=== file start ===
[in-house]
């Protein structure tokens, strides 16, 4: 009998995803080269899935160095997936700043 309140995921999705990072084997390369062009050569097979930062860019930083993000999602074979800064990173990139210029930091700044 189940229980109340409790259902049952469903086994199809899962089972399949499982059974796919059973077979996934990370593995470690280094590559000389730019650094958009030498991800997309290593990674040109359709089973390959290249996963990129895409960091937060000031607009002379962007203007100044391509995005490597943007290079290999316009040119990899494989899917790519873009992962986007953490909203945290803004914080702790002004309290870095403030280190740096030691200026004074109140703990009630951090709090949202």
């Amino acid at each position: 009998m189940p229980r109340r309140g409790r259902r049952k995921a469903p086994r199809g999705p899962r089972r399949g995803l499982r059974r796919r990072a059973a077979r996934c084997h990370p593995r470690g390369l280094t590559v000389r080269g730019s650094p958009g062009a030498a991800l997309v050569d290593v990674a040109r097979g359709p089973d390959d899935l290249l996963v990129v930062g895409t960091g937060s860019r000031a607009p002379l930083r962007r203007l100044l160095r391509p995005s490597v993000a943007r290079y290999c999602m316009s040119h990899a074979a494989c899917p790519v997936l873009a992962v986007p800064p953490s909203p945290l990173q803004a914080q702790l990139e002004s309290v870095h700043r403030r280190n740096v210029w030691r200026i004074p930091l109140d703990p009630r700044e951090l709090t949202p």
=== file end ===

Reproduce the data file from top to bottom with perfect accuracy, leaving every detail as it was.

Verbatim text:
[in-house]
């Protein structure tokens, strides 16, 4: 009998995803080269899935160095997936700043 309140995921999705990072084997390369062009050569097979930062860019930083993000999602074979800064990173990139210029930091700044 189940229980109340409790259902049952469903086994199809899962089972399949499982059974796919059973077979996934990370593995470690280094590559000389730019650094958009030498991800997309290593990674040109359709089973390959290249996963990129895409960091937060000031607009002379962007203007100044391509995005490597943007290079290999316009040119990899494989899917790519873009992962986007953490909203945290803004914080702790002004309290870095403030280190740096030691200026004074109140703990009630951090709090949202």
């Amino acid at each position: 009998m189940p229980r109340r309140g409790r259902r049952k995921a469903p086994r199809g999705p899962r089972r399949g995803l499982r059974r796919r990072a059973a077979r996934c084997h990370p593995r470690g390369l280094t590559v000389r080269g730019s650094p958009g062009a030498a991800l997309v050569d290593v990674a040109r097979g359709p089973d390959d899935l290249l996963v990129v930062g895409t960091g937060s860019r000031a607009p002379l930083r962007r203007l100044l160095r391509p995005s490597v993000a943007r290079y290999c999602m316009s040119h990899a074979a494989c899917p790519v997936l873009a992962v986007p800064p953490s909203p945290l990173q803004a914080q702790l990139e002004s309290v870095h700043r403030r280190n740096v210029w030691r200026i004074p930091l109140d703990p009630r700044e951090l709090t949202p």